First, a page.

Wednesday, February 07, 2007

"I would like to dispel a misunderstanding right away. To say that a way of thinking is disinterested and that it is an intellectual way of thinking does not mean at all that it is equal to scientific thinking. Of course, it remains different in a way, and inferior in another way. It remains different because its aim is to reach by the shortest possible means a general understanding of the universe -- and not only a general but a total understanding. That is, it is a way of thinking which must imply that if you don't understand everything, you don't explain anything. This is entirely in contradiction to what scientific thinking does, which is to proceed step by step, trying to give explanation for very limited phenomena, and then to go on to other kinds of phenomena, and so on. As Descartes had already said, scientific thinking aimed to divide the difficulty into as many parts as were necessary in order to solve it.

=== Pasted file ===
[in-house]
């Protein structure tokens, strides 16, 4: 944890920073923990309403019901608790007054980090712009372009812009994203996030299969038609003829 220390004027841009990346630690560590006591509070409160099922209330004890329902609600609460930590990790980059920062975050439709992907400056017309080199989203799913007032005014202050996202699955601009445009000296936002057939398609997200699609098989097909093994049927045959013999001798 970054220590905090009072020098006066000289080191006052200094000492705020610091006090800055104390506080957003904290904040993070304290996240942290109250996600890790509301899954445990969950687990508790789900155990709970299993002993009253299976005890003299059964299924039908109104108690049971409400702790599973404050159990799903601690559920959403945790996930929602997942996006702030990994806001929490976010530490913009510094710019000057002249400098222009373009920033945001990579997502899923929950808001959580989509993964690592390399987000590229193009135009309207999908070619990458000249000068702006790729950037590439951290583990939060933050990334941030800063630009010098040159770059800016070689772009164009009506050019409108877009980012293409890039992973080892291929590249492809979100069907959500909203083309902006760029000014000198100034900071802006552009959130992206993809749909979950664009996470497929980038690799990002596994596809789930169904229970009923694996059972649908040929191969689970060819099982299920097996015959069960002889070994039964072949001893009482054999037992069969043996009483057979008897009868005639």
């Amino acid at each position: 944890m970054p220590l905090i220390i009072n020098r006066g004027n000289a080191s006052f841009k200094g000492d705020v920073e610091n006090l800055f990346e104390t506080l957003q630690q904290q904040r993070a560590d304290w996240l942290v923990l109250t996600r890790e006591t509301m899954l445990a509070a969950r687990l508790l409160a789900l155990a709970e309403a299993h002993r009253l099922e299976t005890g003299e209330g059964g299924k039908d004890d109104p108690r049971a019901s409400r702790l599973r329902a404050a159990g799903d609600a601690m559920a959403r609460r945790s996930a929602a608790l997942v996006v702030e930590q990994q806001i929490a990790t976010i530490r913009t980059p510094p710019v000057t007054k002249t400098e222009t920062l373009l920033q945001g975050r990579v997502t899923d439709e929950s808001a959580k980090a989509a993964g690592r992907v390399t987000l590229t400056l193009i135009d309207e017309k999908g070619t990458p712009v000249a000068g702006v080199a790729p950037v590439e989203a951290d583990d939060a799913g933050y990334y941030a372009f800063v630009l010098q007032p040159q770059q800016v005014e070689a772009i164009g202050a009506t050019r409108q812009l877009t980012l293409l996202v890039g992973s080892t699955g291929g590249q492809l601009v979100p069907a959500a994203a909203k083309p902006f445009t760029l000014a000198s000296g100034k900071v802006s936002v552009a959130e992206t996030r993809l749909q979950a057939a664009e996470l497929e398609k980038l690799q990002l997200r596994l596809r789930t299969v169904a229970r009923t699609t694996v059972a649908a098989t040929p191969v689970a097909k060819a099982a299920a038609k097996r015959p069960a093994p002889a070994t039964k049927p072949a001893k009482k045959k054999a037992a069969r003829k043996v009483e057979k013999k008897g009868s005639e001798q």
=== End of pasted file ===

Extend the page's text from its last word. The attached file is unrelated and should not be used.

So this totalitarian ambition of the savage mind is quite different from the procedures of scientific thinking. Of course, the great difference is that this ambition does not succeed. We are able, through scientific thinking, to achieve mastery over nature -- I don't need to elaborate the point, it is obvious enough -- while, of course, myth is unsuccesful in giving man more material power over the environment. However, it gives man, very importantly, the illusion that he can understand the universe and that he *does* understand the universe. It is, of course, only an illusion" (Levi-Strauss, Myth and Meaning, 17).


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